I wanted to spend a few minutes talking about why the Medis power pack will be a non starter. It isnt becuase of the technology. Its because of the market.
When looking at a new company to invest in, it is important to look at the technology (or the viability of the product if it doesnt require new technology), the market, and the managment.
We previously looked at the technology (see prior post) and found that it is not better than the incumbent alkaline battery technology. It is difficult to know about the managment of anycompany if you do not know the people personally (unless they have a history with other public companies). In this case, we are talking about a company that has been trying to introduce new technologies for 15 years, unsuccessfully.
This is not necessarily a bad thing. There are TONS of R&D companies around that go from technology to technology without focusing on any in particular. Medis however has now spent tens of millions of dollars developing their power pack and claims it will be on the markets in the beginning of 2007. So how will it do? Lets Look.
I found a number of charger products on the market today. I also can compare then to the 6xAAPP I made in the previous post. These products are:
the 6xAAPP (not a product, i made it)
The Medis Power Pack
There are three main groups here. Emergency chargers that provide very little talk time, these are the Turbocharge and the Cellboost. Then there are the energy camels that last a long time like the Mfuel and the Zap device. These provide long discharge times and can be recharged. Then there are the products in between. Im not sure what market they are targeting, as we will see.
Im sure there are other devices on the market. This is what I was able to find. To be clear: I have not tested ANY of these expect the one i made. All my data following is based on the manufacturers claims. So there is a large source of error here, for example the turbo charge says it can provide 2 hours of talk time from a single AA battery. Seems pretty incredible. Someone on the Medis message board claimed that a turbo charge was tested and only provided 22 minutes of talk time (for me its hearsay). However these two sites claim pretty good performance from a cellboost and a Clipper device. So take my data here with however many grains of salt you give to a manufacturer.
Here is the raw data (click to make larger)
Using this data I extrapolated cost vs run time. For example, the 6xAAPP cost for the first run would be about 10 bucks including batteries. But the second run would only cost $3.60 more becuase only the batteries would have to be changed. Conversely, a Cellboost only costs 6 dollars to start, but another 6 dollars for the next one.
I did my best to get the right data here. I had to infer some of it based on lithium ion data from say ultralife to extract energy density data and apply to the big devices. So until I see some real test data, this is what we have to go with.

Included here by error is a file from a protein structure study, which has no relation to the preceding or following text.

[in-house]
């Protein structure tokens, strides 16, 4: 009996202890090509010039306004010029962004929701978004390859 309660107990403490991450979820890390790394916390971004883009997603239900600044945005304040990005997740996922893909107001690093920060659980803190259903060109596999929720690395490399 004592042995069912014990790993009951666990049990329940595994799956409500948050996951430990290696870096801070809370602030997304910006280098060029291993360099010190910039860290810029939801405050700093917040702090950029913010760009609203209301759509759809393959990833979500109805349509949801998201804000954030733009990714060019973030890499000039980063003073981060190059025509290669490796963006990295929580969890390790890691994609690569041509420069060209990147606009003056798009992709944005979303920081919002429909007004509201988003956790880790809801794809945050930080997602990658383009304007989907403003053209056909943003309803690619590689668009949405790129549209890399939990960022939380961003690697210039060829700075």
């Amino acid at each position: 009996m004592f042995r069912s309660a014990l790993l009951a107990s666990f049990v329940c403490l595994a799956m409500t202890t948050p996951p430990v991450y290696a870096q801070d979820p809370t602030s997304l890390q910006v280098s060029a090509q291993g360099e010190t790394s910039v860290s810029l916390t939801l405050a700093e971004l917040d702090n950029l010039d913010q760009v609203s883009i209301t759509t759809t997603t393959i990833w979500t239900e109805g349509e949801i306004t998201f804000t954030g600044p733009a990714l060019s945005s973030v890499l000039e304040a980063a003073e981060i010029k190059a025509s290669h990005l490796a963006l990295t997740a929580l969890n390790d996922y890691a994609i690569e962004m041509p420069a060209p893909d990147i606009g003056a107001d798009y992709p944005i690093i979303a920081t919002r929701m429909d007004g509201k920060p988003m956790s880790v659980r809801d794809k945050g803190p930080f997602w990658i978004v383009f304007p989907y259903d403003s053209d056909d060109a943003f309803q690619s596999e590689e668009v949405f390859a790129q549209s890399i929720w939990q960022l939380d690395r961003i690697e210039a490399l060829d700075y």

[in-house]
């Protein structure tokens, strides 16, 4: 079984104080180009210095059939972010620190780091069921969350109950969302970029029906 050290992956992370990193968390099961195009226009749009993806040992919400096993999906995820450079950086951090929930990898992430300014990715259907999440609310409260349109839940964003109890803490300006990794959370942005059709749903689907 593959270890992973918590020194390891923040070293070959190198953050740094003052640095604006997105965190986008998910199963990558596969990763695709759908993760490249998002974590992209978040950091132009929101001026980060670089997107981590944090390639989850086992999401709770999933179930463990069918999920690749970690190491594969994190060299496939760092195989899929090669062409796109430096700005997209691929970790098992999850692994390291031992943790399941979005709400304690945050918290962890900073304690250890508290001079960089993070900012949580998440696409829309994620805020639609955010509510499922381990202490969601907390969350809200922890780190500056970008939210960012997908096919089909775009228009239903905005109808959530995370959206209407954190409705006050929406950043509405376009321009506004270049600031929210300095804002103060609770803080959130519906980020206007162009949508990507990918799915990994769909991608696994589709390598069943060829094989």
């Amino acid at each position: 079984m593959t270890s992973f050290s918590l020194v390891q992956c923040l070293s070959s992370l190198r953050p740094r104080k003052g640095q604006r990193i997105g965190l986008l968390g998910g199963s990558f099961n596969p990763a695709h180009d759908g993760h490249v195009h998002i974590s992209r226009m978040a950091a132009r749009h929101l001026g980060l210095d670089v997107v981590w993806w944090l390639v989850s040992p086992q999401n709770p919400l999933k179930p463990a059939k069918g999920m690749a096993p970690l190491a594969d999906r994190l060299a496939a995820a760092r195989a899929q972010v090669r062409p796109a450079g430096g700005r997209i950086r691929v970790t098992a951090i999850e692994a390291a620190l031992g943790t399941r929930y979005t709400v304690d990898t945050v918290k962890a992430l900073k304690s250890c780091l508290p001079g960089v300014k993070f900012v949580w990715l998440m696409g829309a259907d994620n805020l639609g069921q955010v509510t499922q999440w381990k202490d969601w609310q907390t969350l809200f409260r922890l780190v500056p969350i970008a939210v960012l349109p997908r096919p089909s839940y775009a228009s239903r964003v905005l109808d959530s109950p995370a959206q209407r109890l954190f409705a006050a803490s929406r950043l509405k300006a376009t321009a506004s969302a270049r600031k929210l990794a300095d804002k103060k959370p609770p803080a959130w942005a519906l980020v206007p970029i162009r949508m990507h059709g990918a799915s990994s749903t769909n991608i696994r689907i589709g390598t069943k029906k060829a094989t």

So here we go:
The X-axis is total run time in hours. I went to 10,000 hours becuase the Zap and Mfuel can be recharged 500 times which leads to about 10-20K hours of use.
Its pretty clear that if you plan on using external chargers for many hours the CellBoost is not an economical choice. It really is best if you are in an emergency, and only very rarely. The high rechargables are only economical if you plan on using them for their whole life. Its the plethora of other devices that are interesting.
While the 6xAAPP scores the best over time for the middle range, this product doesnt actually exist. The closest the the Clipper which only uses 4 AAA batteries, so its initial energy is smaller and requires a new set of batteries faster.
The initial price of the turbo charge makes it not a good choice unless you use it often.
The two interesting things that really make me beleive that Medis has it all wrong is:
1) There is no point on this chart where the medis pack is the compelling choice
2) The manufacturer of instant-power device (which truly scores best here), has stopped making these becuase the market couldnt support it. This company was Electric Fuel. It appears that someone still sells these devices though, but i dont know if they are still being manufactured.
It appears that in order for medis to have a compelling product they will have to bring down the initial cost of their device and make it refillable, with the refill charges costing less than 3 dollars.
I expect that CellBoost and Turbocharge will still outsell the medis device (and even the 6xAAPP device if it were real) because they are so small and convenient to use. They are light weight and install directly to the phone.
Well thats my rant for the day. I'll be happy to answer any questions or comments about this data.
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